Study Guide

Babbitt Women and Femininity

By Harry Sinclair Lewis

Women and Femininity

She had become so dully habituated to married life that in her full matronliness she was as sexless as an anemic nun. (1.4.1)

Poor Myra. The narrator introduces her by telling us how she appears in the eyes of George F. Babbitt. And the first impression isn't great. To George, Myra is just a nag who he has to put up with because he's married to her. He has no sexual attraction to her and isn't even comfortable talking to her about his deepest thoughts.

"Trouble with women is, they never have sense enough to form regular habits." (7.2.6)

Babbitt is one to talk! The guy can't go one afternoon without smoking a cigar or eating a steak. But the moment he sees his wife open a box of crackers, he's all over her. Babbitt, you see, is a bit of a hypocrite who likes to make excuses by making huge generalizations about women.

It was Mrs. Babbitt who had made this discord in their spiritual harmony, and one of Mrs. Babbitt's virtues was that, except during dinner-parties, when she was transformed into a raging hostess, she took care of the house and didn't bother the males by thinking. (6.3.63)

The narrator is once again (we hope) being tongue-in-cheek when it says that Myra Babbitt is doing the world a favor by not thinking too much. This is more likely a reflection of George Babbitt's sexist worldview.

[The] strange thing is that the longer one knew the women, the less alike they seemed; while the longer one knew the men, the more alike their bold patterns appeared. (8.2.61)

In his excursions through life, George Babbitt makes a funny observation about men and women. The more he gets to know women, the more they seem like individuals. But men just start to seem like they're all the same. This is probably because men usually don't pay attention to much more than women's appearances when they first meet them.

"I could also go into the fact that for our daughters who show an interest in highbrow music and may want to teach it, having an A1 local organization is of great benefit." (21.1.22)

A male member of Babbitt's social club doesn't want to be labeled "highbrow" for saying that he loves classical music. But he also thinks that it might be good to bring an orchestra to town so that men's daughters can enjoy it. Too bad the guy can't admit to his buddies that he likes violins.

"Oh, of course, these women that try to imitate men, and play golf and everything, and ruin their complexions and spoil their hands!" (4.2.16)

Tanis Judique enjoys having George Babbitt around to spend time with her. So she makes sure to act as feminine as possible when he's around in order to keep his interest. One of the best ways to act feminine, apparently, is to criticize women who try to "act like men" by playing golf.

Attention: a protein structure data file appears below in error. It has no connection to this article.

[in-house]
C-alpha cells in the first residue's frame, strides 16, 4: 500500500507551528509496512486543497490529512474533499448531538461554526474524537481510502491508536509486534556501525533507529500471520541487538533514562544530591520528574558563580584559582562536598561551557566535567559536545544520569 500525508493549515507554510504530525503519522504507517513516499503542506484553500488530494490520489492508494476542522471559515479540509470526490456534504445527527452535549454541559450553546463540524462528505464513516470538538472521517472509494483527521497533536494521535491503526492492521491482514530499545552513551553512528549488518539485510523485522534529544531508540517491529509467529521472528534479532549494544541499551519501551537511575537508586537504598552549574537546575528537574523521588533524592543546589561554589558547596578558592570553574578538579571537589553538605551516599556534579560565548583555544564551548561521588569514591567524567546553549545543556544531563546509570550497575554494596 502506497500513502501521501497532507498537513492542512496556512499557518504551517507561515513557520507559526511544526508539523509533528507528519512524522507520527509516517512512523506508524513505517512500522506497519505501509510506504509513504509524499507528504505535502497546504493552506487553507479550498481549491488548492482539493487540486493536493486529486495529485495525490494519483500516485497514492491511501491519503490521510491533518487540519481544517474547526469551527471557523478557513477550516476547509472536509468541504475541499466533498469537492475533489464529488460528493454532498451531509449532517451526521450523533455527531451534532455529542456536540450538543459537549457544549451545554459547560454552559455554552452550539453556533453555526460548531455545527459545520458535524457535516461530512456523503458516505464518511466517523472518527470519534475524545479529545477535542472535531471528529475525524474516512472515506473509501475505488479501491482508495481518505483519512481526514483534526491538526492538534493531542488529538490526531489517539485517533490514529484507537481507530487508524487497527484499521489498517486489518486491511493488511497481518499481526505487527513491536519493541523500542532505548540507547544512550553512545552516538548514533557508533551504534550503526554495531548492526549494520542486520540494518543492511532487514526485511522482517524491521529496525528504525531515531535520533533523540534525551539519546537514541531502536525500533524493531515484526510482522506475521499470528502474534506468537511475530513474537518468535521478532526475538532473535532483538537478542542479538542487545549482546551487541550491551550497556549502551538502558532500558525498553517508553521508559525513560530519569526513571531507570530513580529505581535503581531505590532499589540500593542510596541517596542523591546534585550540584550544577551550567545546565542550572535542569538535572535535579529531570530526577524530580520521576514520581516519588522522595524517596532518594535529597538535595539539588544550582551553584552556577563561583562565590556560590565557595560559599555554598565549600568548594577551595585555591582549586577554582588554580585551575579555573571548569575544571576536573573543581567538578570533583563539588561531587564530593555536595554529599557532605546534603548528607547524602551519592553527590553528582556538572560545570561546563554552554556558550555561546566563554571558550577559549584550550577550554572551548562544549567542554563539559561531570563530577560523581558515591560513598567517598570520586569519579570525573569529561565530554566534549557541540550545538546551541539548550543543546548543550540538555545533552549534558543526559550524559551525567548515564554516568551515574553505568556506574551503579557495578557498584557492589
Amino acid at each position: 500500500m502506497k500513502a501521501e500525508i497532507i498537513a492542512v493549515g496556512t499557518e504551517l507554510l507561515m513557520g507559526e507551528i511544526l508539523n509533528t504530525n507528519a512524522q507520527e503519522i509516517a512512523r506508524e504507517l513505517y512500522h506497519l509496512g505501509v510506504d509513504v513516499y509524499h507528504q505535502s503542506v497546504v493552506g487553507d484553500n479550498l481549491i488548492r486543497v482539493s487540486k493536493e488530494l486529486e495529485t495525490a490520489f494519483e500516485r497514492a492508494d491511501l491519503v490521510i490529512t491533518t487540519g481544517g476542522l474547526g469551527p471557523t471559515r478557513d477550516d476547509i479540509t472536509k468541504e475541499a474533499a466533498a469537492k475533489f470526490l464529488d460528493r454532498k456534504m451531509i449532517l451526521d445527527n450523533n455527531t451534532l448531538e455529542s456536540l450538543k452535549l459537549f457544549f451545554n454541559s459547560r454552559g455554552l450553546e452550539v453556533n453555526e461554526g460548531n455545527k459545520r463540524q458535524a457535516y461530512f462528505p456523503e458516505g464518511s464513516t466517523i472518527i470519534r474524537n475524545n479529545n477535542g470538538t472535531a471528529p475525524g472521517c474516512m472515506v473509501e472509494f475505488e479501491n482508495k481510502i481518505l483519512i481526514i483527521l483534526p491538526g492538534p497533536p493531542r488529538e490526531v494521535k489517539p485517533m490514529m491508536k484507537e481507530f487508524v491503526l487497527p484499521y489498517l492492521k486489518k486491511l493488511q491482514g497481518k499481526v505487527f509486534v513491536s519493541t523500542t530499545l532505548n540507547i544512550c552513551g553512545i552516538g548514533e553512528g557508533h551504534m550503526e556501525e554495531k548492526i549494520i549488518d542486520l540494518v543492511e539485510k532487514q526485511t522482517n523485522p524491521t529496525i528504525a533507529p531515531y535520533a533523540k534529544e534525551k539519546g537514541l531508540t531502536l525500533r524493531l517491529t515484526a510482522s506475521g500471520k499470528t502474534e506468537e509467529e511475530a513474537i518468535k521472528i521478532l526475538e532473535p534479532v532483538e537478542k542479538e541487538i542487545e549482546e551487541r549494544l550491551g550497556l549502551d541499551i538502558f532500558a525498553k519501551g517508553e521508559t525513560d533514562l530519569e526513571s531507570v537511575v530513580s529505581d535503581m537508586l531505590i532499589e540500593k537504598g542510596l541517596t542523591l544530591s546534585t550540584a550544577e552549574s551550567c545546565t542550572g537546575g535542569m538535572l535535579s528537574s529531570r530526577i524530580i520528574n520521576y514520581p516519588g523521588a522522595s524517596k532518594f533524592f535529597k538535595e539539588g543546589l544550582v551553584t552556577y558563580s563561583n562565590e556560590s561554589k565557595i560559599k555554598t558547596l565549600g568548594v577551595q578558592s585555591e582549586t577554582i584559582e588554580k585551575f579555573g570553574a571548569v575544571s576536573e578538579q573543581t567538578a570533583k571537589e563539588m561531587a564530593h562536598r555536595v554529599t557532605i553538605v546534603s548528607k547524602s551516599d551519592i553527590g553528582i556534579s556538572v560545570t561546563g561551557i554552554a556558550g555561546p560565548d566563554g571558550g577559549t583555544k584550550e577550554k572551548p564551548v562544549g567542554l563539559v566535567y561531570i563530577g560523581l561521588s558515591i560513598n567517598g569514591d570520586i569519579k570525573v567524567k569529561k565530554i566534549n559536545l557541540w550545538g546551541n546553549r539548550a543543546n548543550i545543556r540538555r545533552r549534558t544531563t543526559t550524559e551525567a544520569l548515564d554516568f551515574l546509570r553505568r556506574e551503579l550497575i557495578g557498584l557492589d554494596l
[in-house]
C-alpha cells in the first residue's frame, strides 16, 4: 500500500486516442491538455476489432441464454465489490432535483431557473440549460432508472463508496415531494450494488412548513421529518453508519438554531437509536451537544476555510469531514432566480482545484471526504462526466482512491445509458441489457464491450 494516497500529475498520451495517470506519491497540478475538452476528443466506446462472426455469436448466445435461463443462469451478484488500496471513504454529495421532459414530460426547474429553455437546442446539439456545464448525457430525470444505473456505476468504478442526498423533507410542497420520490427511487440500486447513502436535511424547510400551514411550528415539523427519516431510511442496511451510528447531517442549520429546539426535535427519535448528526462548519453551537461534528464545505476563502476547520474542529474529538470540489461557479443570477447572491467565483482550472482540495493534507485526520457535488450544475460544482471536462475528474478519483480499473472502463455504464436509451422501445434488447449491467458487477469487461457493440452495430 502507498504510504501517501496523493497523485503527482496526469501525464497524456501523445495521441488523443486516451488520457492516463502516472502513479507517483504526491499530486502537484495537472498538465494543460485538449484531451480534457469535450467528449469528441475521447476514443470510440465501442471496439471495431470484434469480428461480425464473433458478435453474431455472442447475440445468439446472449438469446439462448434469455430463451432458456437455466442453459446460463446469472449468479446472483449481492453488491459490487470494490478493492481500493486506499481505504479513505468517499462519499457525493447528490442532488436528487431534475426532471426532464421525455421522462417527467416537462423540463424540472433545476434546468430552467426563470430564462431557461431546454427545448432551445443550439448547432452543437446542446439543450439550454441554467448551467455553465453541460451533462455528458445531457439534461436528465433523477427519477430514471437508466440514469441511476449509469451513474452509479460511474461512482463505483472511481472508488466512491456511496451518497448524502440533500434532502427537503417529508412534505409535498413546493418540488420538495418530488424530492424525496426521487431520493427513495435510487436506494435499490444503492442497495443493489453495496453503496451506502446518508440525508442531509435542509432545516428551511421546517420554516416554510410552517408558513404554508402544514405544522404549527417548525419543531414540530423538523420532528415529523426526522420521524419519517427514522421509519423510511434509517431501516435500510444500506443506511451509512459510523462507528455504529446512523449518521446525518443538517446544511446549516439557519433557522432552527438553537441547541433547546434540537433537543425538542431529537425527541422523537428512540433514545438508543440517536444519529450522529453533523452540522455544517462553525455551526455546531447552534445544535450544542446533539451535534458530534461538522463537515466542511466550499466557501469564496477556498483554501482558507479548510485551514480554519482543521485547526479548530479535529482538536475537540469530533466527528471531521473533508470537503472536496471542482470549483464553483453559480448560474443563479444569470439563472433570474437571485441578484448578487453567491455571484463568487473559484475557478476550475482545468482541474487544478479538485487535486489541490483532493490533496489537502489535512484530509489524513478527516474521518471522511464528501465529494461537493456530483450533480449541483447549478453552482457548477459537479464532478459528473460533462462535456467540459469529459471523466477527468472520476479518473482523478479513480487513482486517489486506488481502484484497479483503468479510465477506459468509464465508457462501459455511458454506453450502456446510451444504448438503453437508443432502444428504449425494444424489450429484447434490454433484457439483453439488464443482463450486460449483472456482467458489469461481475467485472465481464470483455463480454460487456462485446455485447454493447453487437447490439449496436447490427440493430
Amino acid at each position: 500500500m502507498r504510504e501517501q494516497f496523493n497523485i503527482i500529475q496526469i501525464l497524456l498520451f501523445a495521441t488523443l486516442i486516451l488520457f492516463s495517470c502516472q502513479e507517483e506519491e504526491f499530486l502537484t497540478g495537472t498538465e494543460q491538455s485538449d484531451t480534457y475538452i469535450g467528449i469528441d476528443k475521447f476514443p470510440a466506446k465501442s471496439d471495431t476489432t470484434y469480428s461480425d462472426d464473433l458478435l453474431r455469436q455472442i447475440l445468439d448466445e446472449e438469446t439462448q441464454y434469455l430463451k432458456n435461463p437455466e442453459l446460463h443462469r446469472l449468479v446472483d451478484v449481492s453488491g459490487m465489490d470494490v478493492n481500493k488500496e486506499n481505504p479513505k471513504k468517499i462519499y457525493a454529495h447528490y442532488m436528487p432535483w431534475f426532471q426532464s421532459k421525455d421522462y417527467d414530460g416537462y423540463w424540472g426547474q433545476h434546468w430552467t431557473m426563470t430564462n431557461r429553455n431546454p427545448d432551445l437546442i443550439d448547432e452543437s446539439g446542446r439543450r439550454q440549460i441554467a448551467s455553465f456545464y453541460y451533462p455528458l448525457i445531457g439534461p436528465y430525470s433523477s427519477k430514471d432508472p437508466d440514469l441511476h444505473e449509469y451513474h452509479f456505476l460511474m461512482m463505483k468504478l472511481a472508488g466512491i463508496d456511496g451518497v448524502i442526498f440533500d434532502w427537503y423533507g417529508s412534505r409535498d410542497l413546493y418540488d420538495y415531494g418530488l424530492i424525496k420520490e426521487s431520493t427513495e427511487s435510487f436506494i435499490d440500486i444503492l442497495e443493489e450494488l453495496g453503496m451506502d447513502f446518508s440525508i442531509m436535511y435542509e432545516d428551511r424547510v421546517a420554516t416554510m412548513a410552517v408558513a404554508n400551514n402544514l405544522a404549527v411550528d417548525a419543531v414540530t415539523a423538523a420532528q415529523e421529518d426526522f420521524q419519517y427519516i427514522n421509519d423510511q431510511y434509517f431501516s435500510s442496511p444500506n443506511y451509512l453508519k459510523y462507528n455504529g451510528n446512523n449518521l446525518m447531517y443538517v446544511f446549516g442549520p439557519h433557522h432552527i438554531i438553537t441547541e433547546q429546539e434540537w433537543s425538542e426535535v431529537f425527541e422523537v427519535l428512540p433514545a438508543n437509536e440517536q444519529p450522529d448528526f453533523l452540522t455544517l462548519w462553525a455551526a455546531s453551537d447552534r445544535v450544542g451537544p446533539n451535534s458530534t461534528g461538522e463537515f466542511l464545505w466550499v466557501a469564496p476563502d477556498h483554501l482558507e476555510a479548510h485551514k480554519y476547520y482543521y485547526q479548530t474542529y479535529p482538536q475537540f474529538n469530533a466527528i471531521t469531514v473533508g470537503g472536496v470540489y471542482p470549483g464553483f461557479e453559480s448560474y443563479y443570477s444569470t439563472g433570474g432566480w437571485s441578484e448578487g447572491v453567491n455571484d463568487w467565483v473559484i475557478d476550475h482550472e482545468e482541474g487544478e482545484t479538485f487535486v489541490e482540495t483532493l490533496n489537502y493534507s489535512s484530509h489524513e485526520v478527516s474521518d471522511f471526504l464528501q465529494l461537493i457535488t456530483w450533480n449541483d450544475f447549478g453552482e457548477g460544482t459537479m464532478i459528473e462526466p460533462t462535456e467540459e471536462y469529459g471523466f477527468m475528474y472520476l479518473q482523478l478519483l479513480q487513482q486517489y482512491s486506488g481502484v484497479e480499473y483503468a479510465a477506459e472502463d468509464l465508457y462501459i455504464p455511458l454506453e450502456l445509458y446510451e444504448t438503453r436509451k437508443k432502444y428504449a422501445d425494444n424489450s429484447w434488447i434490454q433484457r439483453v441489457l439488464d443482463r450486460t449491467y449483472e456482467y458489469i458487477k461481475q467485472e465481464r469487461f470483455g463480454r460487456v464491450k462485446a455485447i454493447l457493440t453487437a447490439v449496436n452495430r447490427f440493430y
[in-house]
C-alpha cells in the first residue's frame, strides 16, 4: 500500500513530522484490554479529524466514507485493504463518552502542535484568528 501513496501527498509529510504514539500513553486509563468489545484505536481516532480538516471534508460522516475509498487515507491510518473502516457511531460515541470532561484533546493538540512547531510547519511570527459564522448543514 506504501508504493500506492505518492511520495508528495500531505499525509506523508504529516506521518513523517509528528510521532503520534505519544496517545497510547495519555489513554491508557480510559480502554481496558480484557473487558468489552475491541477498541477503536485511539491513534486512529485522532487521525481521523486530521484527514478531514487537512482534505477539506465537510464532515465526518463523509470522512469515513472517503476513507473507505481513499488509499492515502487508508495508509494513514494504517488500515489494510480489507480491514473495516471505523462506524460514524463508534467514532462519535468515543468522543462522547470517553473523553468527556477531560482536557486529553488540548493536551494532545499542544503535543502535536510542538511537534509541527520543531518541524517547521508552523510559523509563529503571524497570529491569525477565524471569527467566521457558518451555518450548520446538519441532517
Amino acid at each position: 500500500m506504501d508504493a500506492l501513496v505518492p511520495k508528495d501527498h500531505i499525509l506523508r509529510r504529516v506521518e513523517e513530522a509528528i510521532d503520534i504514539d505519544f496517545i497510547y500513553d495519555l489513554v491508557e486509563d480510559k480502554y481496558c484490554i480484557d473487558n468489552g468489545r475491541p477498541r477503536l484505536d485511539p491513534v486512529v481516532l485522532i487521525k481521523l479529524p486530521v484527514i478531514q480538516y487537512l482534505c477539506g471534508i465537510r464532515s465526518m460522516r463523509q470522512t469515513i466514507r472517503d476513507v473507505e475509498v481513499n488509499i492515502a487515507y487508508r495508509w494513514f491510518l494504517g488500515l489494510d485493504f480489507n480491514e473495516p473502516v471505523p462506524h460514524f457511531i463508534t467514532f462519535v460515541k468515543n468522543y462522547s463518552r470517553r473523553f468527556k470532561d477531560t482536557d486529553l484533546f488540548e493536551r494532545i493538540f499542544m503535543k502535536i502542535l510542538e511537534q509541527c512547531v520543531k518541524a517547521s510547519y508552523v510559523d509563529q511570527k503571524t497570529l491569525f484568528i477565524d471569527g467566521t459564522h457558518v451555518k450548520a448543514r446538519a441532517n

Her knew her financial affairs and advised her about them, while she lamented her feminine ignorance, and praised his masterfulness, and proved to know much more about bonds than he did. (29.2.1)

Tanis is at it again. This time, she's trying to stroke Babbitt's ego by asking him for financial advice and pretending to be totally helpless when it comes to dealing with her money. Eventually, though, she can no longer hide the fact that she actually knows way more than him about certain things like government bonds.

"Sick, rats! I'm not a baby! I guess I ain't going to get sick just because maybe once a week I shoot a highball! That's the trouble with women. They always exaggerate so." (30.3.9)

When Myra presses him about how much he's been drinking, George reacts harshly and tells her that he's a manly man and he can take care of himself. Then he does his usual trick of supporting his point of view by making up a general statement about women. The funny thing is that it's Babbitt who's the biggest exaggerator in the book. As a salesman, the guy practically exaggerates for a living.

"Doggone it, why can't she let me alone? Why can't women ever learn a fellow hates to be bulldozed? And they always take advantage of you by telling how lonely they are." (31.1.12)

Eventually, Babbitt gets fed up with his affair with Tanis. But breaking things off isn't as easy as he'd hoped it would be. Tanis constantly messages him and asks him to come back to her. Again, George deals with his frustration by thinking about the general "trouble with women" and basically lets himself off the hook for being a man who cheats on his wife.

Eunice became maternal, scrambled a terrifying number of eggs for them, kissed Babbitt on the ear, and in the voice of a brooding abbess marveled, "It beats the devil why feminists like me still go on nursing men!" (31.5.23)

Eunice Littlefield is not a girl who'd usually cook dinner for men. But as soon as she's given the opportunity, she falls right into the social role that's been set out for her as a "feminine" woman. She calls herself a feminist, but finds out just how difficult it is to break out of her traditional female role.

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